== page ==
You are here
Adam Clark Arcadi
Associate Professor of Anthropology
The primary focus of my research is the study of wild chimpanzee communication, both vocal and percussive, and its significance for understanding chimpanzee social organization and the origin of language. I have also initiated a project to investigate variation in infant chimpanzee grasping patterns in relation to maternal behavior and infant age, which may offer insights into the changes in social behavior that may have accompanied the evolution of bipedalism in the earliest hominids. I have conducted fieldwork in the Kibale National Park, Uganda, and collaborate with field workers at other sites to explore regional differences in chimpanzee communicative behavior.
- Chimpanzee social behavior
- primate behavioral ecology and conservation
- hominid evolution
- ANTHR 1300 - Human Evolution: Genes, Behavior, and the Fossil Record
- ANTHR 3390 - Primate Behavior and Ecology with Emphasis on African Apes
- ANTHR 4910 - Independent Study: Undergrad I
- ANTHR 4920 - Independent Study: Undergrad II
- ANTHR 4984 - Honors Thesis Write-Up
- ANTHR 7900 - Department of Anthropology Colloquium
- ANTHR 7910 - Independent Study: Grad I
- ANTHR 7920 - Independent Study: Grad II
- ANTHR 7930 - Independent Study: Grad III
Arcadi, A. Clark and Wallauer, W. (2013). They wallop like they gallop: Audiovisual analysis reveals the influence of gait on buttress drumming by wild chimpanzees (Pan troglodytes). International Journal of Primatology 34: 194-215. DOI 10.1007/s10764-013-9656-1.
Arcadi, A. Clark and Wallauer, W. (2011). Individual-level lateralization in the asymmetrical gaits of wild chimpanzees (Pan troglodytes): Implications for hand preference and skeletal asymmetry? Behaviour 148: 1419-1441.
Riede, T., Arcadi, A. Clark, and Owren, M.J. (2007). Nonlinear acoustics in pant hoots of common chimpanzees (Pan troglodytes): Vocalizing at the edge. Journal of the Acoustical Society of America 121: 1758-1767.
Arcadi, A. Clark (2006). Species resilience in Pleistocene hominids that traveled far and ate widely: An analogy to the wolf-like canids. Journal of Human Evolution 51: 383-394.
Arcadi, A. Clark (2005). Language evolution: What do chimpanzees have to say? Current Biology 15: R884-R886.
Arcadi, A. Clark, Robert, D., and Mugurusi, F. (2004). A comparison of buttress drumming by male chimpanzees from two populations. Primates 45(2): 135-139.
Riede, T., Owren, M.J., and Arcadi, A. Clark (2004). Nonlinear acoustics in pant hoots of common chimpanzees (Pan troglodytes): Frequency jumps, subharmonics, biphonation, and deterministic chaos. American Journal of Primatology 64: 277-291.
Arcadi, A. Clark (2003). Is gestural communication more sophisticated than vocal communication in wild chimpanzees? Behavioral and Brain Sciences 26(2): 210-211.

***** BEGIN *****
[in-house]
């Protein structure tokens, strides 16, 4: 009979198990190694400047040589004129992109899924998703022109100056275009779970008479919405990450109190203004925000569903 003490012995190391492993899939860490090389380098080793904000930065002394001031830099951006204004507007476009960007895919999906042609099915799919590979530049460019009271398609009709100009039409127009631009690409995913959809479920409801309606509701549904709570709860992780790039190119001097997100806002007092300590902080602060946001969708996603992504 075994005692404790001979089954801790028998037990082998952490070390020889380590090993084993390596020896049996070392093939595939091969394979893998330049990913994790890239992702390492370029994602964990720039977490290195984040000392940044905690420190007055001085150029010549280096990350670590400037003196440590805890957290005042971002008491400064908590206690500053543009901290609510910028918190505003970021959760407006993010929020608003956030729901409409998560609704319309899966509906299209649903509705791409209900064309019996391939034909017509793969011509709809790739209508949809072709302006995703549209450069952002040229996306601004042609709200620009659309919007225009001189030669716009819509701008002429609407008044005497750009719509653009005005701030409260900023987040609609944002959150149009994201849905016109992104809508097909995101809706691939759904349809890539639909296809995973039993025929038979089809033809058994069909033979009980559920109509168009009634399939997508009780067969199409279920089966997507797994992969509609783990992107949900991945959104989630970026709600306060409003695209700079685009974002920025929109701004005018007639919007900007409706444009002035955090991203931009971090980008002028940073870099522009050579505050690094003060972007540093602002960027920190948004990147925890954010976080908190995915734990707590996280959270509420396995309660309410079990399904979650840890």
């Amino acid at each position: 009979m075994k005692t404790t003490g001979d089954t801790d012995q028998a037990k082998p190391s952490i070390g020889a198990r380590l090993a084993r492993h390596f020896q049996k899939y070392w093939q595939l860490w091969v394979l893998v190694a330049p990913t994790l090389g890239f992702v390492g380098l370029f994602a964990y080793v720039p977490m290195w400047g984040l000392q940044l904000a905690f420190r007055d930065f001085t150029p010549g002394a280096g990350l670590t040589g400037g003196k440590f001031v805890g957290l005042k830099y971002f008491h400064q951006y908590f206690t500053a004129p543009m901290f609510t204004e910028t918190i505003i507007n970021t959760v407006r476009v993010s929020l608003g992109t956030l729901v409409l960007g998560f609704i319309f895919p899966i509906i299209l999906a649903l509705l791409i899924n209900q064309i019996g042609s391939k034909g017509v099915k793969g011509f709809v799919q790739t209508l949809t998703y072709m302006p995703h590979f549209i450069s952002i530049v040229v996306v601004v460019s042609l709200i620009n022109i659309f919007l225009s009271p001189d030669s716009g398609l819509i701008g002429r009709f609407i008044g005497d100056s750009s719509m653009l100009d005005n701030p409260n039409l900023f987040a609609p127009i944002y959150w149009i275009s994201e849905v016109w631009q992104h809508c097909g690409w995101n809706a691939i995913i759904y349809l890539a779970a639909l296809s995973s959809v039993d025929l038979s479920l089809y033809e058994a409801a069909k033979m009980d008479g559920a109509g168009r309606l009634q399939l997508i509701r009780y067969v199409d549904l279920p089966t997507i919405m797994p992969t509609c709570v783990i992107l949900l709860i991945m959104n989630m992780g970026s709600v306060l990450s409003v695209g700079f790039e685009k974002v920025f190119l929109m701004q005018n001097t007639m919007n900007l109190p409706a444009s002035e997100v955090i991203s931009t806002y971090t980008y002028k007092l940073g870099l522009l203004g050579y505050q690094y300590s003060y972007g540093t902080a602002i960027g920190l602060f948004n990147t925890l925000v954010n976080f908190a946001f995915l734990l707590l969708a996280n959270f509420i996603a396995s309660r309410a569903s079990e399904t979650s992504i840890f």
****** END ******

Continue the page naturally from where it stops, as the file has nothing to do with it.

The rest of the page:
Arcadi, A. Clark (2000). Vocal responsiveness in male wild chimpanzees: Implications for the evolution of language. Journal of Human Evolution 39: 205-223.
Arcadi, A. Clark and Wrangham, R. W. (1999). Infanticide in chimpanzees: Review of cases and a new within-group observation from the Kanyawara study group in Kibale National Park. Primates 40(2): 337-351.
Marshall, A., Wrangham, R. and Arcadi, A. Clark (1999). Does learning affect the structure of vocalizations in chimpanzees? Animal Behaviour 58: 825-830.
Arcadi, A. Clark, Robert, D., and Boesch, C. (1998). Buttress drumming by wild chimpanzees: Temporal patterning, phrase integration into loud calls, and preliminary evidence for individual distinctiveness. Primates 39(4): 503-516.
Arcadi, A. Clark (1996). Phrase structure of wild chimpanzee pant hoots: Patterns of production and interpopulation variability. American Journal of Primatology 39: 159-178.
Wrangham, R. W., Chapman, C.A., Arcadi, A. Clark, and Isabirye-Basuta, G. (1996). Social ecology of Kanyawara chimpanzees: Implications for understanding the costs of great ape groups. In: Great Ape Societies (W.C. McGrew, L.F. Marchant, and T. Nishida, eds.), Cambridge University Press, Cambridge, pp. 45-57.
*Clark, A.P. and Wrangham, R. W. (1994). Chimpanzee arrival pant hoots: Do they signify food or status? International Journal of Primatology 15: 185-205.
*Clark, A.P. (1993). Rank differences in the production of vocalizations by Kibale Forest chimpanzees as a function of social context. American Journal of Primatology 31: 159-179.
*Clark, A.P. and Wrangham, R. W. (1993). Acoustic analysis of wild chimpanzee pant hoots: Do Kibale Forest chimpanzees have an acoustically distinct food arrival pant hoot? American Journal of Primatology 31: 99-109.
*Wrangham, R. W., Conklin, N. L., Etot, G., Obua, J., Hunt, K. D., Hauser, M. D., and Clark, A.P. (1993). The value of figs to chimpanzees. International Journal of Primatology 14 (2): 243-256.
*Wrangham, R. W., Clark, A.P., and Isabirye-Basuta, G. (1992). Female social relationships and social organization of Kibale Forest chimpanzees. In: Topics in Primatology, Vol. 1: Human Origins (T. Nishida, W. C. McGrew, P. Marler, M. Pickford, and F. de Waal, eds.), University of Tokyo Press, Tokyo, pp. 81-98.
* Until 1996 I published under the name Adam P. Clark.